Jealousy at Work

Jealousy at Work

Advice from Wendy Smith. Wendy is a Career and Life Coach helping you find fresh perspectives on life and your career. She is the author of The WiseWolf Job Search Pocket Book – find Wendy’s books on Amazon 

Jealousy at Work – you can’t please all the people all the time. As you make your way through life, you can expect to make lots of friends and, like most people, you will probably make a few “enemies.” I mean not everyone will like you. This is true at work as in any other part of life. And you could find that they try to bring you down or belittle you and your accomplishments. The root of this dislike is often jealousy and jealous people can create all kinds of difficulties.

Sometimes jealousy is obvious – you just can’t ignore their need to compete. Often, it is more subtle and you simply hear about it at second-hand about, for example, sly remarks. It is often this more subtle way of expressing jealousy that can be most damaging,

So how do you deal with jealousy at work?

First, you need to consider whether your behaviour is adding to the problem. Have you done anything to inspire their jealous feelings? You need to consider honestly how you have interacted with them. How have you behaved in front of them, in the past? Have you, perhaps, flaunted your success? Do you need to change the way you behave?

Next, consider how you can defuse their jealousy. If their jealous worries you and you consider it a threat, it is time take action. Go out of your way to be cordial with your colleagues and to support others. Try to build the confidence and self-esteem of all your workmates. Think of ways to share your success. Be ready to help and train them to be successful.

Share the glory

Take the time to congratulate your peers including the person who doesn’t like your success. But do authentically when there is really something to celebrate.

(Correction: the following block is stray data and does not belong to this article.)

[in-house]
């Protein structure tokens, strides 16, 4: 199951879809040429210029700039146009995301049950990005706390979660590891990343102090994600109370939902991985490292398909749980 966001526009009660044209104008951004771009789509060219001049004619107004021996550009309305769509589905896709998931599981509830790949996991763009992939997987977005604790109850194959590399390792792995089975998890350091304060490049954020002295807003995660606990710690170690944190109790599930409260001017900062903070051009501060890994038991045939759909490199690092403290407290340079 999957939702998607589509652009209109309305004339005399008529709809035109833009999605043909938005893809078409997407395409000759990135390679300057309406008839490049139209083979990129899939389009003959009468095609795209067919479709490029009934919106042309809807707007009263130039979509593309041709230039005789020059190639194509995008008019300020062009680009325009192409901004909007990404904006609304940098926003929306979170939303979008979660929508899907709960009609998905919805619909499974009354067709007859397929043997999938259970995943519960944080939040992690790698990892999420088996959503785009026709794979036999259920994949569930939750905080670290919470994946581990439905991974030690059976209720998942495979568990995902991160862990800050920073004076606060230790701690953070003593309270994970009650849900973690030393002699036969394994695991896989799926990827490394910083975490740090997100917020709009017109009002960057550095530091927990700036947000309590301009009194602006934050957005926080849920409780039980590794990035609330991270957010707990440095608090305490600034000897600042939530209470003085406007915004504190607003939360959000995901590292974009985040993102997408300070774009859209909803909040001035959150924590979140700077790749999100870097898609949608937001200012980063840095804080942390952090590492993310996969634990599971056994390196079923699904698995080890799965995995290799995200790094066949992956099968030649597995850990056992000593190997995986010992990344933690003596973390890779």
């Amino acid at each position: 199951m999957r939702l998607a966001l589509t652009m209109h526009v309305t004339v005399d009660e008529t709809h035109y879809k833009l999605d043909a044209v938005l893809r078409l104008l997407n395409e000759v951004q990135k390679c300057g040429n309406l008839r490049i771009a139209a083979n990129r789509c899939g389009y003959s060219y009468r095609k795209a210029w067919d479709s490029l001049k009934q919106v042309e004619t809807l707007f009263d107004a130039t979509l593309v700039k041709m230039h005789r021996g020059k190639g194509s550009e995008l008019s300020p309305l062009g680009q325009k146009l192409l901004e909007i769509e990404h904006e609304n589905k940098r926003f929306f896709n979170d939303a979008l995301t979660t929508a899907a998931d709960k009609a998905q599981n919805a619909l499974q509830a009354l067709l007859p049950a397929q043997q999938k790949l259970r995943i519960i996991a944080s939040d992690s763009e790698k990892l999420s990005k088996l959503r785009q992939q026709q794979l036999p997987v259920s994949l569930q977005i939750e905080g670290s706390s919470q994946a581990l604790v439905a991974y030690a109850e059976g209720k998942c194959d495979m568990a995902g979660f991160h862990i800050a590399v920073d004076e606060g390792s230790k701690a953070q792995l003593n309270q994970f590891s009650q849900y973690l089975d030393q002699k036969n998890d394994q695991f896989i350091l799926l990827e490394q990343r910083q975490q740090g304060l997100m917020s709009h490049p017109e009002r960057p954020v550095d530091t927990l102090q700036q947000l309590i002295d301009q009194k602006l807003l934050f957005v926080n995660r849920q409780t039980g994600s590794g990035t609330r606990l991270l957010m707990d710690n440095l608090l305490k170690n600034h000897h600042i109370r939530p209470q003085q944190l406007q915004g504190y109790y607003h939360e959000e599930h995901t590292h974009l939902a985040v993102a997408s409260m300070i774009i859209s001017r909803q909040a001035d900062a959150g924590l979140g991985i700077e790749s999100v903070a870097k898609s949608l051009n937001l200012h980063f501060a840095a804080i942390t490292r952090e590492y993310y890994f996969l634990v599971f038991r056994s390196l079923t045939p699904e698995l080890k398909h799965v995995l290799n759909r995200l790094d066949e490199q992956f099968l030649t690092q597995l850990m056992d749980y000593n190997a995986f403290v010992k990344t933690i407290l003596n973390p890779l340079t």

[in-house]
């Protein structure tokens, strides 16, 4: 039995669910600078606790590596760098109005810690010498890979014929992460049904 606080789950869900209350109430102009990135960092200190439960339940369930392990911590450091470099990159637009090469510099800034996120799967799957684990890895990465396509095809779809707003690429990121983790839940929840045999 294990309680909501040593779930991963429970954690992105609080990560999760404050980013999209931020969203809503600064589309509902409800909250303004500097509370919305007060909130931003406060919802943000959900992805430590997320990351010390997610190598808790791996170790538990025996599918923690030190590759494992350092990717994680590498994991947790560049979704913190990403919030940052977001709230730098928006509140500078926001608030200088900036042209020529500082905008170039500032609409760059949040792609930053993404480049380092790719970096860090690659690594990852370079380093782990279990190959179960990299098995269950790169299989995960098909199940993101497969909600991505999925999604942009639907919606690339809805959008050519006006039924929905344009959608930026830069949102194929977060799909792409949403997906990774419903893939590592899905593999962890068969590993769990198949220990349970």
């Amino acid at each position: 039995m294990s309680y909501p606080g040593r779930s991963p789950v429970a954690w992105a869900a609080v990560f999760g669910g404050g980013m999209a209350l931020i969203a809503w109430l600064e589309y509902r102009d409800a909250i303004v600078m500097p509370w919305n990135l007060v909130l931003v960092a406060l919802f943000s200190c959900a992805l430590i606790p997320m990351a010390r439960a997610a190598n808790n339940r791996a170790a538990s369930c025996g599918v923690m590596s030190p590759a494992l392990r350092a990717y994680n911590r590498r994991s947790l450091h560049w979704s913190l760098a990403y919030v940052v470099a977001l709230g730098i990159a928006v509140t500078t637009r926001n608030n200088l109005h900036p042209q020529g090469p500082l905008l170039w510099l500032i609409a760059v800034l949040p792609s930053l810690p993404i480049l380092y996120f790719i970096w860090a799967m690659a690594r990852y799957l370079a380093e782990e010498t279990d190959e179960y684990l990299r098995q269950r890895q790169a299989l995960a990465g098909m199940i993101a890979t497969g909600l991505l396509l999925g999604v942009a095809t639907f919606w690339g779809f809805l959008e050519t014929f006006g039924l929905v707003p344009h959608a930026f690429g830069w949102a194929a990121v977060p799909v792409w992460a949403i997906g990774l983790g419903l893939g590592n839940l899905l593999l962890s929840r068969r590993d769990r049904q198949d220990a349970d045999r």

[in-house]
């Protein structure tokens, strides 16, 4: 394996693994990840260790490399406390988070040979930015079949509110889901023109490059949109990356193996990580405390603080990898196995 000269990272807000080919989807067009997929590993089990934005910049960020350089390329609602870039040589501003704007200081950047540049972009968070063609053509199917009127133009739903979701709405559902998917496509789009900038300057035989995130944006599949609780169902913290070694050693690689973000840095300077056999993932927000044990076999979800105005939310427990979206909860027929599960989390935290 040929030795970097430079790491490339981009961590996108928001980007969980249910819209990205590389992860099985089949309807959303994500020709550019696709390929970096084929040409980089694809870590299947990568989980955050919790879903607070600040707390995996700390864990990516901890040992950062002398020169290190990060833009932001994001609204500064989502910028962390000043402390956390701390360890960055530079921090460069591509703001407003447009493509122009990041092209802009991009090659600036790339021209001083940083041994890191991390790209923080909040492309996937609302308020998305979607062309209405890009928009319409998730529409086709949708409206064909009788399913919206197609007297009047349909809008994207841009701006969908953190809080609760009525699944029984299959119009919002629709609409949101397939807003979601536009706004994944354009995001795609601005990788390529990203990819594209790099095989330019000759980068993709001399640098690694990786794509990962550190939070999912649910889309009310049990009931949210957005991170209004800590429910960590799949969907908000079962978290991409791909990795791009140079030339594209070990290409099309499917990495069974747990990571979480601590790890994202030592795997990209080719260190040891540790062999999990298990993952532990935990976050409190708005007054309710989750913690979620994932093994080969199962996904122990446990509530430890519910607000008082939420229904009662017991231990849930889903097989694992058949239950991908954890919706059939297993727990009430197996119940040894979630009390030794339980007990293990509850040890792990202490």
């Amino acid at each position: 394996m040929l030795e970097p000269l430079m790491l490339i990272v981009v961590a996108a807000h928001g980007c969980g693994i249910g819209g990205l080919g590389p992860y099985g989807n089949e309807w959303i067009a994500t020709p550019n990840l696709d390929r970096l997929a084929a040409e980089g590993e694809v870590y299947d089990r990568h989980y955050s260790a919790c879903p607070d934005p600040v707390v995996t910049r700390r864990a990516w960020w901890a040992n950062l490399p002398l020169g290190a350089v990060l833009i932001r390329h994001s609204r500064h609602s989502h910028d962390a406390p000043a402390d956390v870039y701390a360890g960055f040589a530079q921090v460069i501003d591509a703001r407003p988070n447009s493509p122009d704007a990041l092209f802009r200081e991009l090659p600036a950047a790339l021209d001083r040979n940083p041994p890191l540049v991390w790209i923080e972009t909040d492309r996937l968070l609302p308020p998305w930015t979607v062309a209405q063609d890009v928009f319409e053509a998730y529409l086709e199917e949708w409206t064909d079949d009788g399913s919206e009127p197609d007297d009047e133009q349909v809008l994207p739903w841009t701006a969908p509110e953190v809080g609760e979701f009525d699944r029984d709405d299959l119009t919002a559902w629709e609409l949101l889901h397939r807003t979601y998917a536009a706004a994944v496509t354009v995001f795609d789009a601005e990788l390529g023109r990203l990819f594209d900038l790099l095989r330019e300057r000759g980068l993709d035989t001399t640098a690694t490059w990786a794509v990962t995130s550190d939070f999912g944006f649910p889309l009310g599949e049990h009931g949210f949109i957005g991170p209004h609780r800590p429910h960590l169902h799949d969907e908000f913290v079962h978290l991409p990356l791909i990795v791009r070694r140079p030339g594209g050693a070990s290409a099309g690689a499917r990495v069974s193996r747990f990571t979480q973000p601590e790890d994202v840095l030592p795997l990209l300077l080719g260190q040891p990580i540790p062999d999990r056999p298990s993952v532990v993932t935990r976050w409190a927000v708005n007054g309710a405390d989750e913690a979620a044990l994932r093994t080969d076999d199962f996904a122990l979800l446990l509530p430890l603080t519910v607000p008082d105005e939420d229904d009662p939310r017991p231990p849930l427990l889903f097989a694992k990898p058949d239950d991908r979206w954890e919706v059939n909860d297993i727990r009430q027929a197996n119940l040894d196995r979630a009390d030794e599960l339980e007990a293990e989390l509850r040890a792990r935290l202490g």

Try not to be jealous yourself. Those negative feelings will be recognized by others. And negative behaviour is usually reflected back at you

If you are unable to defuse a colleague’s jealousy, you may be forced to protect your reputation in the workplace. This may be about damage control and direct action. But remember no one comes out very far ahead in most confrontations. If negative gossip by the jealous person has begun, then you need to show that it is wrong. Don’t start a gossip campaign against your attacker as this will only inflame their dislike. Continue to praise to others. And show a positive attitude even when that is a challenge. Do good work, work hard, and avoid joining in any form of gossip. Above all stay, and show, that you are going to stay professional.

Bosses, like all of us, come with a range of human emotions and one of them may be jealousy. I have written another post here on how to deal with a jealous boss and you can find it at this link

If you think that jealousy is leading to you being bullied then take advice at work from the HR department or think about talking to a coach or counsellor outside work.

If you need help to bring harmony back to your life at work, please get in touch.

Wendy Smith is a Career Coach and Life Coach helping you find fresh perspectives on life and your career. Need help finding work, with problems at work, at home or with relationships? Book your free 30 minute, no obligation, trial coaching session with Wendy Smith now at this Link

Resources to help your job search

In the job market, there are always lots of useful techniques to learn or to refresh. From writing a modern CV to wooing at the interview, you’ll find lots of tips in my handy little pocket-book.

Jealousy at work
A concise and practical little workbook. For all who have the courage to go out and learn the new skills necessary to find a job now.

A concise and practical little work book, it is for all who have the courage to go out and learn the new skills necessary to find a job now.

Find this and my other books on my Amazon page at this link;

Remember working with a career coach can really help both  job search and career resilience. Get in touch at the Facing a mid-career dilemmaemail address below – I offer a free half hour trial session by phone or Skype.

Wendy Smith, Career, life and Business Coach

Wendy Smith is a career consultant, life coach and business coach with depth of experience in organisational development, management, coaching and personal development. That experience means she is equally at home helping clients find a new career direction, starting-up new businesses or dealing with life’s more challenging personal issues. 

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